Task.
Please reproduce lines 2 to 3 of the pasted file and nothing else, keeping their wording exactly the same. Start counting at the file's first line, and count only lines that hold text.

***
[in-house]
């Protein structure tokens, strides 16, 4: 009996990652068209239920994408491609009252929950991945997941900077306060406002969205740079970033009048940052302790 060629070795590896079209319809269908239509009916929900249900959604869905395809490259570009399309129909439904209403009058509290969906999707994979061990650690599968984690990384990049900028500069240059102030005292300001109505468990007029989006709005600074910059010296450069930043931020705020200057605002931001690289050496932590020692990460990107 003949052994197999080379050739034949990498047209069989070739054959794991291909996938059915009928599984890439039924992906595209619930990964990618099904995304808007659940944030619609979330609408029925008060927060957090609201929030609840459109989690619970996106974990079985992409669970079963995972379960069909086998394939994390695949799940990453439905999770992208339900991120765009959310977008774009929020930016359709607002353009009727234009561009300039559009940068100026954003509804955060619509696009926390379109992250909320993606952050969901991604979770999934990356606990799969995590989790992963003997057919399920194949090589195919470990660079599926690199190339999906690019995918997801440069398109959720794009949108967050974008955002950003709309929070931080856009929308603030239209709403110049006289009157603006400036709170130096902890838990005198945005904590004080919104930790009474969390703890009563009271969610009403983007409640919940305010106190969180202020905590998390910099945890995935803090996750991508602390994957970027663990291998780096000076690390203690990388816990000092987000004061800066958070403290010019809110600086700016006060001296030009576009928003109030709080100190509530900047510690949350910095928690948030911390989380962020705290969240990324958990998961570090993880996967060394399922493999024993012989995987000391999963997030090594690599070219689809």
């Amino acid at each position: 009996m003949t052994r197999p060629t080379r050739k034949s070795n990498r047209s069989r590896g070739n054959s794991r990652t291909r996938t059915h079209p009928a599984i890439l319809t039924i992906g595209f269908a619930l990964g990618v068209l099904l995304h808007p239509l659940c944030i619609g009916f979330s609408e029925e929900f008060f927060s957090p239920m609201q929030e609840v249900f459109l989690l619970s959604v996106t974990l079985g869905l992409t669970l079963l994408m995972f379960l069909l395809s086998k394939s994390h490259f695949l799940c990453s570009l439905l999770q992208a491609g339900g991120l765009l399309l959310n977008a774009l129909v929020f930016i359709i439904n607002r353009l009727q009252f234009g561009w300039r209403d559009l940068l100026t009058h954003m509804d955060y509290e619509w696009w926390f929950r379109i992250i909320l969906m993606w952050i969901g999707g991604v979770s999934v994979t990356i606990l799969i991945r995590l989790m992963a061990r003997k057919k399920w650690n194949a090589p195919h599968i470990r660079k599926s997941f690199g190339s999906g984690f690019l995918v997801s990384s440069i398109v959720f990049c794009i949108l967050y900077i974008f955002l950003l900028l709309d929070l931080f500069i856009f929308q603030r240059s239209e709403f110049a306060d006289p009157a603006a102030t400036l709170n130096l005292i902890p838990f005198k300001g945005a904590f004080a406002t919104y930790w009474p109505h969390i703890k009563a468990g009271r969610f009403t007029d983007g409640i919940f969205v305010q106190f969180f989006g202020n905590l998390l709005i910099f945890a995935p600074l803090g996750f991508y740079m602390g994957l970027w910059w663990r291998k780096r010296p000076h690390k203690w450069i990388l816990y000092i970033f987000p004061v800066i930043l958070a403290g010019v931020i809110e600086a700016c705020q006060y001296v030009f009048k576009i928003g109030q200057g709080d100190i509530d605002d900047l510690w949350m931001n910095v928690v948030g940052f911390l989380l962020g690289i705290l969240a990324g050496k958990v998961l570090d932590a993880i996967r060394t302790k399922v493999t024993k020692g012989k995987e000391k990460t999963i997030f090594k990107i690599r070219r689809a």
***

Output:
């Protein structure tokens, strides 16, 4: 009996990652068209239920994408491609009252929950991945997941900077306060406002969205740079970033009048940052302790 060629070795590896079209319809269908239509009916929900249900959604869905395809490259570009399309129909439904209403009058509290969906999707994979061990650690599968984690990384990049900028500069240059102030005292300001109505468990007029989006709005600074910059010296450069930043931020705020200057605002931001690289050496932590020692990460990107 003949052994197999080379050739034949990498047209069989070739054959794991291909996938059915009928599984890439039924992906595209619930990964990618099904995304808007659940944030619609979330609408029925008060927060957090609201929030609840459109989690619970996106974990079985992409669970079963995972379960069909086998394939994390695949799940990453439905999770992208339900991120765009959310977008774009929020930016359709607002353009009727234009561009300039559009940068100026954003509804955060619509696009926390379109992250909320993606952050969901991604979770999934990356606990799969995590989790992963003997057919399920194949090589195919470990660079599926690199190339999906690019995918997801440069398109959720794009949108967050974008955002950003709309929070931080856009929308603030239209709403110049006289009157603006400036709170130096902890838990005198945005904590004080919104930790009474969390703890009563009271969610009403983007409640919940305010106190969180202020905590998390910099945890995935803090996750991508602390994957970027663990291998780096000076690390203690990388816990000092987000004061800066958070403290010019809110600086700016006060001296030009576009928003109030709080100190509530900047510690949350910095928690948030911390989380962020705290969240990324958990998961570090993880996967060394399922493999024993012989995987000391999963997030090594690599070219689809």
């Amino acid at each position: 009996m003949t052994r197999p060629t080379r050739k034949s070795n990498r047209s069989r590896g070739n054959s794991r990652t291909r996938t059915h079209p009928a599984i890439l319809t039924i992906g595209f269908a619930l990964g990618v068209l099904l995304h808007p239509l659940c944030i619609g009916f979330s609408e029925e929900f008060f927060s957090p239920m609201q929030e609840v249900f459109l989690l619970s959604v996106t974990l079985g869905l992409t669970l079963l994408m995972f379960l069909l395809s086998k394939s994390h490259f695949l799940c990453s570009l439905l999770q992208a491609g339900g991120l765009l399309l959310n977008a774009l129909v929020f930016i359709i439904n607002r353009l009727q009252f234009g561009w300039r209403d559009l940068l100026t009058h954003m509804d955060y509290e619509w696009w926390f929950r379109i992250i909320l969906m993606w952050i969901g999707g991604v979770s999934v994979t990356i606990l799969i991945r995590l989790m992963a061990r003997k057919k399920w650690n194949a090589p195919h599968i470990r660079k599926s997941f690199g190339s999906g984690f690019l995918v997801s990384s440069i398109v959720f990049c794009i949108l967050y900077i974008f955002l950003l900028l709309d929070l931080f500069i856009f929308q603030r240059s239209e709403f110049a306060d006289p009157a603006a102030t400036l709170n130096l005292i902890p838990f005198k300001g945005a904590f004080a406002t919104y930790w009474p109505h969390i703890k009563a468990g009271r969610f009403t007029d983007g409640i919940f969205v305010q106190f969180f989006g202020n905590l998390l709005i910099f945890a995935p600074l803090g996750f991508y740079m602390g994957l970027w910059w663990r291998k780096r010296p000076h690390k203690w450069i990388l816990y000092i970033f987000p004061v800066i930043l958070a403290g010019v931020i809110e600086a700016c705020q006060y001296v030009f009048k576009i928003g109030q200057g709080d100190i509530d605002d900047l510690w949350m931001n910095v928690v948030g940052f911390l989380l962020g690289i705290l969240a990324g050496k958990v998961l570090d932590a993880i996967r060394t302790k399922v493999t024993k020692g012989k995987e000391k990460t999963i997030f090594k990107i690599r070219r689809a």